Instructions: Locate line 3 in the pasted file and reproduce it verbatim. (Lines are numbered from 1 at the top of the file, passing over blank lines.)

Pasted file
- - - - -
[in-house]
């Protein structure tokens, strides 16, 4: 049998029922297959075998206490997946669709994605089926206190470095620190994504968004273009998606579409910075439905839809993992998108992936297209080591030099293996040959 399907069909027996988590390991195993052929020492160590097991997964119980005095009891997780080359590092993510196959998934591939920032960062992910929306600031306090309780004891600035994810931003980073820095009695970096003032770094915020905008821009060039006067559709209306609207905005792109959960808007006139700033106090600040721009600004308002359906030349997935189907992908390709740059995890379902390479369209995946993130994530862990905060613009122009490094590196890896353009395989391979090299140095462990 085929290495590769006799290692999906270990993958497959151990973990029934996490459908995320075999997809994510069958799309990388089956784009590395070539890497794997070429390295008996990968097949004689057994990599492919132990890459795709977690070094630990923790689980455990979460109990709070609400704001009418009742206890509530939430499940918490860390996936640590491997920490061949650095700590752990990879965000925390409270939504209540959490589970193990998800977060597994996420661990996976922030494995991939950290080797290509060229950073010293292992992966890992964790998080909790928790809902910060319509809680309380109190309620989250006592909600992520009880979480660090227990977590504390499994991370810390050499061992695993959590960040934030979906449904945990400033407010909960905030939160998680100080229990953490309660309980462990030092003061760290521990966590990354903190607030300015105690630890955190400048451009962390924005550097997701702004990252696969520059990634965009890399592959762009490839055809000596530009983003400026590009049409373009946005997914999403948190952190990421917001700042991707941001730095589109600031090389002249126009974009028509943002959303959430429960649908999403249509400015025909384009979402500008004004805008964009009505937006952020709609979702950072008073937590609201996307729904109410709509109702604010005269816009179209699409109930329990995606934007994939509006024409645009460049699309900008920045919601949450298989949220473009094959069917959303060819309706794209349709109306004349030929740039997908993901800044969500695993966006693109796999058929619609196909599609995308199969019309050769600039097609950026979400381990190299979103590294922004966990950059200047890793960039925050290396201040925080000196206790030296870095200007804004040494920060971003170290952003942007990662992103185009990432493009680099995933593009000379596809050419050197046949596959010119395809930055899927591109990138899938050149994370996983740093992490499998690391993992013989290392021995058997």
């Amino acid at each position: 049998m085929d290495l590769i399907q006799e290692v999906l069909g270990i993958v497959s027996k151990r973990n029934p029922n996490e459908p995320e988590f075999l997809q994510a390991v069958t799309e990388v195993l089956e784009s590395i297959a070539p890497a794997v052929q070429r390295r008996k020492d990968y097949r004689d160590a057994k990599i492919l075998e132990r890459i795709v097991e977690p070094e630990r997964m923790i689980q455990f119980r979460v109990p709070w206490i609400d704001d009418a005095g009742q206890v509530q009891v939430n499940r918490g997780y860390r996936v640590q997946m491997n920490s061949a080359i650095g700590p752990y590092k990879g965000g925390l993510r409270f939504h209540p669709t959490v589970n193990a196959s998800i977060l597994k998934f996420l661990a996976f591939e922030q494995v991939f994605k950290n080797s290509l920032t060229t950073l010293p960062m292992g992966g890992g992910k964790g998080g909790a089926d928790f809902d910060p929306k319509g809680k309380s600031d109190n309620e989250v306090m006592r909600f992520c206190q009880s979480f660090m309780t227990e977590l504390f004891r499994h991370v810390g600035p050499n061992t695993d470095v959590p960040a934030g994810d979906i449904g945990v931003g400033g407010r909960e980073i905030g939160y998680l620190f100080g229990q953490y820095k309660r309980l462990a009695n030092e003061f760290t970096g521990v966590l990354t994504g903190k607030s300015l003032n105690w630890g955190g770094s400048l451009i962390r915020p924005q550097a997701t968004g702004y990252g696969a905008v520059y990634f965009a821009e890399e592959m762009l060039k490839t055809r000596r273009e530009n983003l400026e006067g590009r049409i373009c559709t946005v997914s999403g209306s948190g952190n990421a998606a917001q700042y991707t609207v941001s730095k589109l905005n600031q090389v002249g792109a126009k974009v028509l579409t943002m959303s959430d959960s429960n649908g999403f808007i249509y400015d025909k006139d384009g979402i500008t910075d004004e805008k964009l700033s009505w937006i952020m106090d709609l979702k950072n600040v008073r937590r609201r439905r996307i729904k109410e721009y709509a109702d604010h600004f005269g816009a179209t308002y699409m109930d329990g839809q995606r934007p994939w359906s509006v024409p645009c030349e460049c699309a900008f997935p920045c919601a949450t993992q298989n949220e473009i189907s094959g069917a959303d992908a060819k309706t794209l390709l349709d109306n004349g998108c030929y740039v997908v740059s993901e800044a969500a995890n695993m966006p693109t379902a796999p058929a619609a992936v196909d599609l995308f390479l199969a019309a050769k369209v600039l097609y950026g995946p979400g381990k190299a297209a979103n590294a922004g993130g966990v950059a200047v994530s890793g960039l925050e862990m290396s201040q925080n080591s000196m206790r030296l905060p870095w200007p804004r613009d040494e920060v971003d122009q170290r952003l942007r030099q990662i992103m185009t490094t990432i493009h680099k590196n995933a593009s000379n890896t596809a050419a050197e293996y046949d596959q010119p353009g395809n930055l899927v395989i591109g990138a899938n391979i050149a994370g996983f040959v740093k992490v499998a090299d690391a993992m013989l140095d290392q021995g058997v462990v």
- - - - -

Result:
């Amino acid at each position: 049998m085929d290495l590769i399907q006799e290692v999906l069909g270990i993958v497959s027996k151990r973990n029934p029922n996490e459908p995320e988590f075999l997809q994510a390991v069958t799309e990388v195993l089956e784009s590395i297959a070539p890497a794997v052929q070429r390295r008996k020492d990968y097949r004689d160590a057994k990599i492919l075998e132990r890459i795709v097991e977690p070094e630990r997964m923790i689980q455990f119980r979460v109990p709070w206490i609400d704001d009418a005095g009742q206890v509530q009891v939430n499940r918490g997780y860390r996936v640590q997946m491997n920490s061949a080359i650095g700590p752990y590092k990879g965000g925390l993510r409270f939504h209540p669709t959490v589970n193990a196959s998800i977060l597994k998934f996420l661990a996976f591939e922030q494995v991939f994605k950290n080797s290509l920032t060229t950073l010293p960062m292992g992966g890992g992910k964790g998080g909790a089926d928790f809902d910060p929306k319509g809680k309380s600031d109190n309620e989250v306090m006592r909600f992520c206190q009880s979480f660090m309780t227990e977590l504390f004891r499994h991370v810390g600035p050499n061992t695993d470095v959590p960040a934030g994810d979906i449904g945990v931003g400033g407010r909960e980073i905030g939160y998680l620190f100080g229990q953490y820095k309660r309980l462990a009695n030092e003061f760290t970096g521990v966590l990354t994504g903190k607030s300015l003032n105690w630890g955190g770094s400048l451009i962390r915020p924005q550097a997701t968004g702004y990252g696969a905008v520059y990634f965009a821009e890399e592959m762009l060039k490839t055809r000596r273009e530009n983003l400026e006067g590009r049409i373009c559709t946005v997914s999403g209306s948190g952190n990421a998606a917001q700042y991707t609207v941001s730095k589109l905005n600031q090389v002249g792109a126009k974009v028509l579409t943002m959303s959430d959960s429960n649908g999403f808007i249509y400015d025909k006139d384009g979402i500008t910075d004004e805008k964009l700033s009505w937006i952020m106090d709609l979702k950072n600040v008073r937590r609201r439905r996307i729904k109410e721009y709509a109702d604010h600004f005269g816009a179209t308002y699409m109930d329990g839809q995606r934007p994939w359906s509006v024409p645009c030349e460049c699309a900008f997935p920045c919601a949450t993992q298989n949220e473009i189907s094959g069917a959303d992908a060819k309706t794209l390709l349709d109306n004349g998108c030929y740039v997908v740059s993901e800044a969500a995890n695993m966006p693109t379902a796999p058929a619609a992936v196909d599609l995308f390479l199969a019309a050769k369209v600039l097609y950026g995946p979400g381990k190299a297209a979103n590294a922004g993130g966990v950059a200047v994530s890793g960039l925050e862990m290396s201040q925080n080591s000196m206790r030296l905060p870095w200007p804004r613009d040494e920060v971003d122009q170290r952003l942007r030099q990662i992103m185009t490094t990432i493009h680099k590196n995933a593009s000379n890896t596809a050419a050197e293996y046949d596959q010119p353009g395809n930055l899927v395989i591109g990138a899938n391979i050149a994370g996983f040959v740093k992490v499998a090299d690391a993992m013989l140095d290392q021995g058997v462990v």